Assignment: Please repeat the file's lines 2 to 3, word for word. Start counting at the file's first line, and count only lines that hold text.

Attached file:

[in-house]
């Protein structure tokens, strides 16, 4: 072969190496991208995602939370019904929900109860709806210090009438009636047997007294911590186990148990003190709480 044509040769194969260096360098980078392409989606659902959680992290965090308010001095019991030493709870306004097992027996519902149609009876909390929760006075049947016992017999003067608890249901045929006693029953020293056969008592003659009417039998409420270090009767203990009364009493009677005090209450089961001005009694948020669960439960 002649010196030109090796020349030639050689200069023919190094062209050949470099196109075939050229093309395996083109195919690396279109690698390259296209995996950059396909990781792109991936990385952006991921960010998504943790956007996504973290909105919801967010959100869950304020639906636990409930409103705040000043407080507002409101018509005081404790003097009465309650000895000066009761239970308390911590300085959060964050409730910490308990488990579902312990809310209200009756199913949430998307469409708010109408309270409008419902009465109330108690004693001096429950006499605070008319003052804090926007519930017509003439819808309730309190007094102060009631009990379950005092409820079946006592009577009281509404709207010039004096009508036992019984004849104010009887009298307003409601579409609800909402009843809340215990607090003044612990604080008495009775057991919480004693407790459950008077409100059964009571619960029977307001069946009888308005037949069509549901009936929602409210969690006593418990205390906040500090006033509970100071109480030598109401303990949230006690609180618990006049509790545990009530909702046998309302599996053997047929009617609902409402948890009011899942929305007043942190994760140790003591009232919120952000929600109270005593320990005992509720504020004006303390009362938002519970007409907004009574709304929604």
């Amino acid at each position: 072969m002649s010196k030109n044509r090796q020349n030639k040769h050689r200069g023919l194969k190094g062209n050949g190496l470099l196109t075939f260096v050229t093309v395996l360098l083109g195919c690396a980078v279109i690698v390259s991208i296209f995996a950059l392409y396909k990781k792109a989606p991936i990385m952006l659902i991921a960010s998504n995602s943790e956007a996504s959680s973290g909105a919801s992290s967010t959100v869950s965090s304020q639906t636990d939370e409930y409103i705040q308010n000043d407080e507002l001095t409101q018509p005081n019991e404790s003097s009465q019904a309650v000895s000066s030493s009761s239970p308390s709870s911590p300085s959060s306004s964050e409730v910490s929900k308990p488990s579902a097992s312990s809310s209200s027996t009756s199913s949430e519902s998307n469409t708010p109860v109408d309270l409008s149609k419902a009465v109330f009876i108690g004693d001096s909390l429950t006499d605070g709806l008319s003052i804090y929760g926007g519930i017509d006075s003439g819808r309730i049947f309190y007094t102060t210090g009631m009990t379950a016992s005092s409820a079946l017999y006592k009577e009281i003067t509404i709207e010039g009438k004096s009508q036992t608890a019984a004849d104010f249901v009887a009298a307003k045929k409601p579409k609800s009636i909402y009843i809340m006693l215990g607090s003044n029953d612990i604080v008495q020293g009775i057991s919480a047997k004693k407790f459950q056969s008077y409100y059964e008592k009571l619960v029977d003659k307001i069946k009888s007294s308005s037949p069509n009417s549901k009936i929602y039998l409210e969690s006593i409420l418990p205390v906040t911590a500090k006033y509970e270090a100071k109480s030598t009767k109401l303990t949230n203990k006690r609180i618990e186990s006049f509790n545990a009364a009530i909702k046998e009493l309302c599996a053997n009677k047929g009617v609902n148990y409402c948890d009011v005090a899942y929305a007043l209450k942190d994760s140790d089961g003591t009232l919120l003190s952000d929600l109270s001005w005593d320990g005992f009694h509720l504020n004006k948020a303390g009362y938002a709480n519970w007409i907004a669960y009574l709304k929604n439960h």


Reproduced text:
């Protein structure tokens, strides 16, 4: 072969190496991208995602939370019904929900109860709806210090009438009636047997007294911590186990148990003190709480 044509040769194969260096360098980078392409989606659902959680992290965090308010001095019991030493709870306004097992027996519902149609009876909390929760006075049947016992017999003067608890249901045929006693029953020293056969008592003659009417039998409420270090009767203990009364009493009677005090209450089961001005009694948020669960439960 002649010196030109090796020349030639050689200069023919190094062209050949470099196109075939050229093309395996083109195919690396279109690698390259296209995996950059396909990781792109991936990385952006991921960010998504943790956007996504973290909105919801967010959100869950304020639906636990409930409103705040000043407080507002409101018509005081404790003097009465309650000895000066009761239970308390911590300085959060964050409730910490308990488990579902312990809310209200009756199913949430998307469409708010109408309270409008419902009465109330108690004693001096429950006499605070008319003052804090926007519930017509003439819808309730309190007094102060009631009990379950005092409820079946006592009577009281509404709207010039004096009508036992019984004849104010009887009298307003409601579409609800909402009843809340215990607090003044612990604080008495009775057991919480004693407790459950008077409100059964009571619960029977307001069946009888308005037949069509549901009936929602409210969690006593418990205390906040500090006033509970100071109480030598109401303990949230006690609180618990006049509790545990009530909702046998309302599996053997047929009617609902409402948890009011899942929305007043942190994760140790003591009232919120952000929600109270005593320990005992509720504020004006303390009362938002519970007409907004009574709304929604």
């Amino acid at each position: 072969m002649s010196k030109n044509r090796q020349n030639k040769h050689r200069g023919l194969k190094g062209n050949g190496l470099l196109t075939f260096v050229t093309v395996l360098l083109g195919c690396a980078v279109i690698v390259s991208i296209f995996a950059l392409y396909k990781k792109a989606p991936i990385m952006l659902i991921a960010s998504n995602s943790e956007a996504s959680s973290g909105a919801s992290s967010t959100v869950s965090s304020q639906t636990d939370e409930y409103i705040q308010n000043d407080e507002l001095t409101q018509p005081n019991e404790s003097s009465q019904a309650v000895s000066s030493s009761s239970p308390s709870s911590p300085s959060s306004s964050e409730v910490s929900k308990p488990s579902a097992s312990s809310s209200s027996t009756s199913s949430e519902s998307n469409t708010p109860v109408d309270l409008s149609k419902a009465v109330f009876i108690g004693d001096s909390l429950t006499d605070g709806l008319s003052i804090y929760g926007g519930i017509d006075s003439g819808r309730i049947f309190y007094t102060t210090g009631m009990t379950a016992s005092s409820a079946l017999y006592k009577e009281i003067t509404i709207e010039g009438k004096s009508q036992t608890a019984a004849d104010f249901v009887a009298a307003k045929k409601p579409k609800s009636i909402y009843i809340m006693l215990g607090s003044n029953d612990i604080v008495q020293g009775i057991s919480a047997k004693k407790f459950q056969s008077y409100y059964e008592k009571l619960v029977d003659k307001i069946k009888s007294s308005s037949p069509n009417s549901k009936i929602y039998l409210e969690s006593i409420l418990p205390v906040t911590a500090k006033y509970e270090a100071k109480s030598t009767k109401l303990t949230n203990k006690r609180i618990e186990s006049f509790n545990a009364a009530i909702k046998e009493l309302c599996a053997n009677k047929g009617v609902n148990y409402c948890d009011v005090a899942y929305a007043l209450k942190d994760s140790d089961g003591t009232l919120l003190s952000d929600l109270s001005w005593d320990g005992f009694h509720l504020n004006k948020a303390g009362y938002a709480n519970w007409i907004a669960y009574l709304k929604n439960h």